Said article also highlights that there’s a business model with monthly fees:

The business model for a b2b-focused bttn will be monthly fees — something that corporate partners are more likely to be happy to pay for than private users. But early bttn adopters can snag the device without the monthly fee. Those who pre-order the device now can expect it to ship in October.

I’m not sure if this will only be mandatory for business who order a certain amount of units or if home users would have to pay that fee, too, after the pre-order sale ends on the 31st August.

myType Keyboard


LINK – myType Keyboard → via @_patrickwelker

When the Microsoft Surface was announced along with the keyboard cover my friends where very excited. That simple elastic keyboard which doubles as a cover was something that Microsoft definitely did right.

Although it can’t hold up to a real keyboard where haptic and usability are superior, it is a nice addition.

Just like there is a standard suite of apps installed on your iPad to take notes, write emails, make calls, etc., there should be an input devices which is there for you when you’re in need of writing over a longer period of time and which is out of the way if you don’t need it.

In short, it is something many people, including myself, wished that Apple would offer, too.

Well, Apple so far Apple hasn’t put much effort on this front, but some engineers have tried to fill that gap. One of them which demoed a keyboard in January 2012 which looked like a solid product. Good things take a while but the MyType keyboard was successfully founded in August 2013 and you can order one for $59.95 in their online shop.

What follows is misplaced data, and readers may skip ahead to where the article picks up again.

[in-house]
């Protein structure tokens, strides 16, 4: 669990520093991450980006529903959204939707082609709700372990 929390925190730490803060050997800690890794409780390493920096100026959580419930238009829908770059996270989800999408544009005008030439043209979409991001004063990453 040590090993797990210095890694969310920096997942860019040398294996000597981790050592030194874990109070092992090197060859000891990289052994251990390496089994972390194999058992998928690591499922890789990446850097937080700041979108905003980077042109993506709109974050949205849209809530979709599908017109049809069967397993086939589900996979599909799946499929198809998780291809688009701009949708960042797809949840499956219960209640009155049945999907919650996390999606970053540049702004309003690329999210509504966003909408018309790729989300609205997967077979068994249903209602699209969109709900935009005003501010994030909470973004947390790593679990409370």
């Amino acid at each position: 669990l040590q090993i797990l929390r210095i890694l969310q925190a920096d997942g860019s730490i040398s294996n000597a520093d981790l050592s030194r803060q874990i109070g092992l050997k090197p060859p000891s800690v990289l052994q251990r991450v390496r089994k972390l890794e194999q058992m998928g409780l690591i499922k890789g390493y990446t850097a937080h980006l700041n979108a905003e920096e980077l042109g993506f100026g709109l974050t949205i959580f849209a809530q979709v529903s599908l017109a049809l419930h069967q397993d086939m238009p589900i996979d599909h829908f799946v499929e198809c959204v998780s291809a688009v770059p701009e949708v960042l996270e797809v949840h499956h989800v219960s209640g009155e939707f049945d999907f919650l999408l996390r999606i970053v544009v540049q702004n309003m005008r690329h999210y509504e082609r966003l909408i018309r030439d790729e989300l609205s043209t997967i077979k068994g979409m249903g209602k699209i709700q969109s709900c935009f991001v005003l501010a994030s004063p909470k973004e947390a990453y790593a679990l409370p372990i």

It doesn’t double as a cover, but it’s flexible, portable and my guess is that typing on it isn’t to bad for a gadget that aims at taking less space up in your bag than a full-size non-foldable keyboard.

Update: I already own the Logitech Tablet Keyboard, the same that Federico reviewed. Personally, I’d regard this keyboard more as an addition or backup keyboard. One that can stay in the bag all the time and is there when you need it. Although being relatively small, I think twice before putting the Logitech in my bag.

The Stats:


• Desktop Key Spacing When Open
• Pocket Sized When Closed
• Use for Business, School, or Travel
• Completely Wireless With Bluetooth Technology
• Available in Five Colors: Black, White, Blue, Green, and Pink

Keyboard Specifications

• Dimensions When Open: 12.5” x 3.6” x .3”
• Dimensions When Closed: 6.8” x 3.6” x .3”
• Tested at 75 Words per Minute
• Rechargeable Lithium Ion Battery
• Battery Life: ~8 Hours of Typing
• Micro USB Charging
• BlueTooth 2.1
• Max Wireless Range: 33 Feet
• Splash Resistant
• Works with iPhone, iPad 2/3, iPAD Mini, iPod Touch, and Android (with HID support), Window 8 Tablets